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Shelley,

 

What is the cost to you in terms of the 15 minutes after work for x amount of staff to stay and clean? I would be tempted to employ ONE person to do that work and therefore reduce the 6pm leavers salary.

 

I also agree that interaction is a priority, but not at the expense of cleaning not getting done. It is a matter of effectively deploying staff. Also I encourage my staff to see how much can be done with the children. For example, we have to put everything away each day, I found that staff were moving furniture 45 mins before end of session, to the detriment of interaction with the children :o . I got them to look at what furniture could be put away at lunch times ( not needed in the afternoon lesser numbers and children are static, eating lunch) and to look at how to involve the children at the end of the day. Give a child a cloth and they will gladely wipe down tables and chairs ( practice makes perfect, believe me), the children also enjoy 'helping' by carrying a chair at a time to the storage area, they even know that they musn't be stacked more than 4 high ( a bit of maths in the process xD ).

I used to pay all my staff the time spent at end of day to clear away, then I said i would only pay for 30 mins ( the time I thought it would take), they soon did it much quicker than previously. In fact, my deputy found that one member of staff was dragging her feet, so to speak at clear away time, so she said to her, I'm doing this and this, you can do this and this, and when i'm finished i'm going, you can lock up. Amazing how quick she became, not leaving it all to my deputy.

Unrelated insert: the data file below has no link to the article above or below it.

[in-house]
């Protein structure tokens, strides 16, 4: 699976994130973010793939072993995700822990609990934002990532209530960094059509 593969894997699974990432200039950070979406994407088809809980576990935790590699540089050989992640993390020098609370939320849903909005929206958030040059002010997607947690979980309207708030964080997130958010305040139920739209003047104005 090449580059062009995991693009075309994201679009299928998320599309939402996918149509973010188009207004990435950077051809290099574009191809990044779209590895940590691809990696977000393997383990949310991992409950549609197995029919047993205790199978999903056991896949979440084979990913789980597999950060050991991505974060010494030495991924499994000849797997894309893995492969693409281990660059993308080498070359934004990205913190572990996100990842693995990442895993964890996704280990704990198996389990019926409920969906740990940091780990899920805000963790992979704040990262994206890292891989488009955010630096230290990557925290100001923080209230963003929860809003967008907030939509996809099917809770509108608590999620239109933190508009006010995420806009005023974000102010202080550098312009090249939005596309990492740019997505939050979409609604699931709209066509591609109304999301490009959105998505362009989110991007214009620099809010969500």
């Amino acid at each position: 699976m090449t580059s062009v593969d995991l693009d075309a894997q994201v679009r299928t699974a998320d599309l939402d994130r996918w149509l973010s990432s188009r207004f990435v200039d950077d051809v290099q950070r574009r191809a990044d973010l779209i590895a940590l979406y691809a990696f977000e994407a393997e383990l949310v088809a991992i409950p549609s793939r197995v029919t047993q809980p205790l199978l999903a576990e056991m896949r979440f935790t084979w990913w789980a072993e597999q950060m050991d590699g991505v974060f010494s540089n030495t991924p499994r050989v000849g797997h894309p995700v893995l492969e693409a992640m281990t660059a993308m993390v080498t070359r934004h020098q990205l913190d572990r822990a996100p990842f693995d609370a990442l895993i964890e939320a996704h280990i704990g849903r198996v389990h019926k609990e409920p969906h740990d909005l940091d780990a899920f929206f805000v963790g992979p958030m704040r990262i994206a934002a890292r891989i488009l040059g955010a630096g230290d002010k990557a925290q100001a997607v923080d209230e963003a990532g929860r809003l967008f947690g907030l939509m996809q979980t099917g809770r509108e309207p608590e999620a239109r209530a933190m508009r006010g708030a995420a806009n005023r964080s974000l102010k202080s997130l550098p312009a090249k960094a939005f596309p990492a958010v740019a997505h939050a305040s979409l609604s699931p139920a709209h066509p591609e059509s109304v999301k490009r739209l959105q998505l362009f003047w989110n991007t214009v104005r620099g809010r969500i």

The examples of non-interaction during sessions is best addressed with 'peer' observations, these really show the effect on the children, not just leave the staff feeling nagged at for taking time out to chat now and then. We are all sociable human beings, we do 'chat', however, there is always a time and place and sometimes this needs to be addressed, factually with observations helps de-personalise the situation.

 

Peggy

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Ha Ha Guess what you guys? youve made me feel so much better -- I know it goes on everywhere but hey doesnt it make you feel better when you know we are not alone. Staff aye, its a full time job just managing them! Cleaning ! I dread to think what some of their homes looklike!

I could cheerfully scream cry and visit beachy head at the mo- talk about banging your head against a wall!

 

Chins up

x

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Peggy - we are just about to start our QA, and I was told that we would need to do peer-on-peer observations as part of it. The QA person is coming to do a staff meeting on them. The staff have never done anything like it before, so I'm looking forward to it!!

 

Thanks for the advise - I had already planned to use them as part of our development of our outdoor area and the practitioner's role. I'll definitely try them for reflecting on our practice at the end of the day.

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We all do peer observations every day, just that we do it informally ( subjectively) and feedback through chats, even gossip ( subjectively) that is why its good to do it formally / professionaly, it's really raises the professional status of everyone and enables objective observations that are used to promote personal development ( not to undermine or find fault with anyone) If done correctly, and I mean by that, with the right attitude from everyone, they aren't a bad thing and certainly better than the subjective observations we carry out daily. :o

Good luck with your QA, although it is extra work, I have certainly found mine to be very worthwhile, only a third the way through though.

 

Peggy